Shortly after everything shifted due to the pandemic, that was back in March here in Southwest Idaho, I realized that there was a good chance I would not be traveling much this summer. I also was reminded that being a good steward of my body would help me with the new extra layer of stress. I found a website listing CSAs (Community Supported Agriculture) in Idaho and found one that delivers to the Nampa Farmer’s Market each Saturday morning.
This food has been one of the bright spots of a very different, and often deflating, spring and summer. I get particularly weary and sad when I glance at my wall calendar and notice another event that has been cancelled, but then I remember that I get to pick up my produce on Saturday morning. Many of you readers actually grow your own food, but that was not going to happen for a single pastor, facing steep learning curves on the job, who had never gardened on her own before. The CSA has been the next best thing to a garden. Each week is a surprise. Some items stay the same; I have received mixed greens and baby beets every week so far. Some produce changes; I was given scallions the first few weeks and this week included my first heirloom tomatoes.
I grew up in the Black Hills and my family had a greenhouse full of mulch, great for growing produce on a hillside, near our home. Serving as a pastor in rural Iowa and Southwest Idaho, I have always received produce in the summer, either on my front porch or in the church’s narthex. But the bounty from the CSA is different. It overwhelmed me the first few weeks and I almost let some of it go to waste.
I grew up with older parents, including a father raised during the Great Depression. The clean plate was not strictly enforced, thanks to my mother, but wasting food was definitely frowned on. The produce in my CSA is beautiful and I know that plenty of neighbors in Nampa are food-insecure, so I do not want to waste food. My solution is now to cook it all up (at least the produce that I believe tastes better cooked than raw) on Sunday afternoons. I put on music, a podcast, a webinar I missed earlier in the week, and just accept that my kitchen is going to heat up.
Even as I write this, I recognized that my life affords me some real luxuries. For example, I know that not everyone has the ability to plan ahead like I can. Plenty of households could not afford to pay upfront like I did in the spring. Recognizing those disparities in our community, I am so grateful for the many organizations getting produce, not just processed foods, to people in The Treasure Valley this particular summer.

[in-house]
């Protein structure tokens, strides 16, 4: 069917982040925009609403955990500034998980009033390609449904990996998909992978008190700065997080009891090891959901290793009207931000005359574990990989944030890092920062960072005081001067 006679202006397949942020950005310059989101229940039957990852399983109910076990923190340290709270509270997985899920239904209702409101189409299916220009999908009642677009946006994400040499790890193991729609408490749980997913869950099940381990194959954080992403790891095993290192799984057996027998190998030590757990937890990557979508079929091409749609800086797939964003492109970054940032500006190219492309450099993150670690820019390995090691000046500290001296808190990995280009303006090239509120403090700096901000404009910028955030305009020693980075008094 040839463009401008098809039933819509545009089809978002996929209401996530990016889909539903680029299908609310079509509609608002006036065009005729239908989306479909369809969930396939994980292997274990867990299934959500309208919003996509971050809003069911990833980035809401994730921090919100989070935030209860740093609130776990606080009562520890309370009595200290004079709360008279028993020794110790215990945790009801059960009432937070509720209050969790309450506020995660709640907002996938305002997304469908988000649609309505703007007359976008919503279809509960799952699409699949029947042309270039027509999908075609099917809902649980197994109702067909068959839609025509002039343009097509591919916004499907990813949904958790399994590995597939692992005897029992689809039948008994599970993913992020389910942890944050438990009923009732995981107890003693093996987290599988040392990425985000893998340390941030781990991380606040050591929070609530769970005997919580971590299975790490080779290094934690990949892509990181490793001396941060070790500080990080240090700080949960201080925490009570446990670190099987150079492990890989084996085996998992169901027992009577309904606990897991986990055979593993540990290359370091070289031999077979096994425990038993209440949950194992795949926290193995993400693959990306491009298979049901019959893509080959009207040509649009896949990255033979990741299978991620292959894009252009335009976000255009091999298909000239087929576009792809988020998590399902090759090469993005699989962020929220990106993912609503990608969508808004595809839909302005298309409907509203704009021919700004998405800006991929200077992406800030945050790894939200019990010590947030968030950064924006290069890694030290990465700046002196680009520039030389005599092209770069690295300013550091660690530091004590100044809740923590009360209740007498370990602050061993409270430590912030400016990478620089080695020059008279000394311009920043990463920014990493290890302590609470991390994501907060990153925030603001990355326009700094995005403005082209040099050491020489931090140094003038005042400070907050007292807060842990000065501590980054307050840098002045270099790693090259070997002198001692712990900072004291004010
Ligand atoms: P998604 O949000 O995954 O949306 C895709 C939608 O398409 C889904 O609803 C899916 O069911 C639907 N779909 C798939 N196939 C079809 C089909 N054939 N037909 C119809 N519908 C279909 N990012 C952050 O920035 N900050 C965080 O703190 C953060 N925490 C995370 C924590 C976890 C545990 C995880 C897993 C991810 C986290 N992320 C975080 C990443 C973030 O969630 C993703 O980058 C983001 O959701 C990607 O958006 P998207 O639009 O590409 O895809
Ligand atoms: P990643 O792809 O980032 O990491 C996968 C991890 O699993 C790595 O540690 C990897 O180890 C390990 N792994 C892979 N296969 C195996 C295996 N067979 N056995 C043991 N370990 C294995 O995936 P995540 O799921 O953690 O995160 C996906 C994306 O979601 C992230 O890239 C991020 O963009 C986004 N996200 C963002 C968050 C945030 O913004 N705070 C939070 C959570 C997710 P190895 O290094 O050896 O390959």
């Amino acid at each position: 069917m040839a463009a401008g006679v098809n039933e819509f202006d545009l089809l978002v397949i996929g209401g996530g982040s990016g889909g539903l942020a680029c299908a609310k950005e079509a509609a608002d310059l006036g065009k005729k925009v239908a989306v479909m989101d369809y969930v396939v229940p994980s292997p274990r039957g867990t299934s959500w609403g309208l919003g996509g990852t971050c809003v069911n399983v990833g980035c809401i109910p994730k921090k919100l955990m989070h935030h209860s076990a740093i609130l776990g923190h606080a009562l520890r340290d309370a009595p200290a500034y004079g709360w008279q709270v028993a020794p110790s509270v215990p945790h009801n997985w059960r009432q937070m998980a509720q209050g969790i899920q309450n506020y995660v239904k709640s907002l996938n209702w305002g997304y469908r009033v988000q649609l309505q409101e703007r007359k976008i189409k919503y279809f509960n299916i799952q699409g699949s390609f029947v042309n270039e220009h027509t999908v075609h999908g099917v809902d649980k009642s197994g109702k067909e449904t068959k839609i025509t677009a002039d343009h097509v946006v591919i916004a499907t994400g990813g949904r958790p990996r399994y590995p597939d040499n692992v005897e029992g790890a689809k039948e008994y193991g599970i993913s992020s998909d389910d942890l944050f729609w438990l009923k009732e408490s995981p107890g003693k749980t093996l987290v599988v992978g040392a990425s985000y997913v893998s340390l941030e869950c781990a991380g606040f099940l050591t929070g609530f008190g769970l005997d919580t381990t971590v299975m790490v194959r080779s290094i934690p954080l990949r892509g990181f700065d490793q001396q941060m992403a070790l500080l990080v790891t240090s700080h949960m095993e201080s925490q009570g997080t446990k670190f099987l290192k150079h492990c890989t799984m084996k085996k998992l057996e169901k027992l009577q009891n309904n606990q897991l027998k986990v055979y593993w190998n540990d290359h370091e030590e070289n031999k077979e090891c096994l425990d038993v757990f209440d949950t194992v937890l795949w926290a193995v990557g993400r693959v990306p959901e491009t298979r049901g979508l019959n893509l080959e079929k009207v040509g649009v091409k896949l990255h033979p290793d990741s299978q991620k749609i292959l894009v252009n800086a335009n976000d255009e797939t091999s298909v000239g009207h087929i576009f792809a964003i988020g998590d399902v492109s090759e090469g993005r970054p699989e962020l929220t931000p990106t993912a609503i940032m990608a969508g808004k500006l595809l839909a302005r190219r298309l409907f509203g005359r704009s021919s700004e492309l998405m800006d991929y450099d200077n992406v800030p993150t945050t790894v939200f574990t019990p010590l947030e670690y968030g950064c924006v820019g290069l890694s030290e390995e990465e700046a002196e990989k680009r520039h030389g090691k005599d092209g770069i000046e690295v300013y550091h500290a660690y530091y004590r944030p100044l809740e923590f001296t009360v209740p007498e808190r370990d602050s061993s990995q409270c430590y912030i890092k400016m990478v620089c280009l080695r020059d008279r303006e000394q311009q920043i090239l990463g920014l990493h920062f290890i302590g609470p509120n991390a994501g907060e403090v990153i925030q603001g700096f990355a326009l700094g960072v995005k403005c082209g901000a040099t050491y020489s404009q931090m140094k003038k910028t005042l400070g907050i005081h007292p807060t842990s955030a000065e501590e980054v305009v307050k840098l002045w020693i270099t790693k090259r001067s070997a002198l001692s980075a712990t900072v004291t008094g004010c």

Besides eating healthier and feeling closer to the food that is part of God’s good creation, the Sunday afternoon food preparation has had another surprising benefit—I feel closer to my mom. My mom baked birthday cakes and taught me how to bake cookies, but her great love has always been cooking. As different produce finds its way to my kitchen through the CSA, my mother in turn gets emails and phone calls from me asking for recipes from my childhood. And as I prepare the food, I picture my mom preparing meals for our small family, my friends, our guests. She always made it look so effortless, especially the timing of it all. She was not always successful, depending on the audience. A bit of a gourmet chef for Western South Dakota in the 1980s, she would take dishes to church potlucks and hers would often be the one still quite full at the end of the event. As a pre-teen I would think, “Just put mushroom soup in Mom. And add some potato chips on top and everyone will eat it!” But by my last years in high school I began to realize what a gift it was to eat her meals. It was not just the food itself, delicious though it was. It was the way she made everyone feel so welcome; she made every evening meal feel special. Knowing what I know now, I think my mother might have been a Benedictine, known for their hospitality, in another century.
All of the thoughts about guests and hospitality brings another kind of heartache as I cook up my produce on Sunday afternoons. During this chapter of life, I am of course preparing the food only for myself. But pondering guests and remembering my mom’s gift for hospitality also gives me small sparks of hope. I trust that the Holy Spirit is using this time so that someday I can have people over to my home once again. I will have new recipes to serve and share. I will prepare delicious food for our banquets. We will discuss all the things, all of the very hard things, and we will have those deep and beautiful conversations that only happen when people are literally breaking bread together. Until that time, my meals of beets, coleslaw, and roasted zucchini are wonderful foretastes of the feasts to come.
The eyes of all wait up on you, O Lord, and you give them their food in due season. You open your hand and satisfy the desire of every living creature. Lord God, heavenly Father, bless us and these your gifts, which we receive from your bountiful goodness, through Jesus Christ our Lord. Amen. (From Martin Luther’s Small Catechism, ELW p. 1167)